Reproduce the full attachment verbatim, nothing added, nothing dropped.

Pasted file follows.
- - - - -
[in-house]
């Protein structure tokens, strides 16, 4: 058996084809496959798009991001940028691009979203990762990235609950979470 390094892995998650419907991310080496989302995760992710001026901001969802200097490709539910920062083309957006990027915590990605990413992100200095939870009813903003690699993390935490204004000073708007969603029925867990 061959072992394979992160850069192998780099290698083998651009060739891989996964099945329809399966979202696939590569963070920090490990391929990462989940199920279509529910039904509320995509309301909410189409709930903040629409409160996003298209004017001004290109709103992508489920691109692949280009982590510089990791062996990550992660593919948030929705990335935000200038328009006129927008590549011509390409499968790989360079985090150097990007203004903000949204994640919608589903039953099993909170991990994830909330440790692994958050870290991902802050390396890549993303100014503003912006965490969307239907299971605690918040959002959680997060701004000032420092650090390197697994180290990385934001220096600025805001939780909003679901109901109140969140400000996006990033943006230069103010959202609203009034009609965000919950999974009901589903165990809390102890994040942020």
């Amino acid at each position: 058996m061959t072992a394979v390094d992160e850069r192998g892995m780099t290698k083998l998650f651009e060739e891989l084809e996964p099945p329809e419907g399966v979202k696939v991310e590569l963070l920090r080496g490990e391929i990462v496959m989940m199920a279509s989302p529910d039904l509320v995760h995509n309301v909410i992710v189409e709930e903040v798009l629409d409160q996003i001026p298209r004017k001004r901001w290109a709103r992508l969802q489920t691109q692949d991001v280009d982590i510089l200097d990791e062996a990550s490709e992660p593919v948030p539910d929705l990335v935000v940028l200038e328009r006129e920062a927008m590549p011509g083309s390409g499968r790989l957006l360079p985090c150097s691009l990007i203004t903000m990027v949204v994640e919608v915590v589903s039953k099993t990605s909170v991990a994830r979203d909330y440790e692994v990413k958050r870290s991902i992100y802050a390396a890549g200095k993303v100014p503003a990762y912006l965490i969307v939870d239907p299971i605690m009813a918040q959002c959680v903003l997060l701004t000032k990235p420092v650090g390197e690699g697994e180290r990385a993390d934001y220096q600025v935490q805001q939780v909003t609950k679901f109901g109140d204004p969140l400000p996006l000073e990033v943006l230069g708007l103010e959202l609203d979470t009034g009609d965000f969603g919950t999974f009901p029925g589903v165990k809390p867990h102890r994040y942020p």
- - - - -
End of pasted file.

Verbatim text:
[in-house]
């Protein structure tokens, strides 16, 4: 058996084809496959798009991001940028691009979203990762990235609950979470 390094892995998650419907991310080496989302995760992710001026901001969802200097490709539910920062083309957006990027915590990605990413992100200095939870009813903003690699993390935490204004000073708007969603029925867990 061959072992394979992160850069192998780099290698083998651009060739891989996964099945329809399966979202696939590569963070920090490990391929990462989940199920279509529910039904509320995509309301909410189409709930903040629409409160996003298209004017001004290109709103992508489920691109692949280009982590510089990791062996990550992660593919948030929705990335935000200038328009006129927008590549011509390409499968790989360079985090150097990007203004903000949204994640919608589903039953099993909170991990994830909330440790692994958050870290991902802050390396890549993303100014503003912006965490969307239907299971605690918040959002959680997060701004000032420092650090390197697994180290990385934001220096600025805001939780909003679901109901109140969140400000996006990033943006230069103010959202609203009034009609965000919950999974009901589903165990809390102890994040942020």
């Amino acid at each position: 058996m061959t072992a394979v390094d992160e850069r192998g892995m780099t290698k083998l998650f651009e060739e891989l084809e996964p099945p329809e419907g399966v979202k696939v991310e590569l963070l920090r080496g490990e391929i990462v496959m989940m199920a279509s989302p529910d039904l509320v995760h995509n309301v909410i992710v189409e709930e903040v798009l629409d409160q996003i001026p298209r004017k001004r901001w290109a709103r992508l969802q489920t691109q692949d991001v280009d982590i510089l200097d990791e062996a990550s490709e992660p593919v948030p539910d929705l990335v935000v940028l200038e328009r006129e920062a927008m590549p011509g083309s390409g499968r790989l957006l360079p985090c150097s691009l990007i203004t903000m990027v949204v994640e919608v915590v589903s039953k099993t990605s909170v991990a994830r979203d909330y440790e692994v990413k958050r870290s991902i992100y802050a390396a890549g200095k993303v100014p503003a990762y912006l965490i969307v939870d239907p299971i605690m009813a918040q959002c959680v903003l997060l701004t000032k990235p420092v650090g390197e690699g697994e180290r990385a993390d934001y220096q600025v935490q805001q939780v909003t609950k679901f109901g109140d204004p969140l400000p996006l000073e990033v943006l230069g708007l103010e959202l609203d979470t009034g009609d965000f969603g919950t999974f009901p029925g589903v165990k809390p867990h102890r994040y942020p």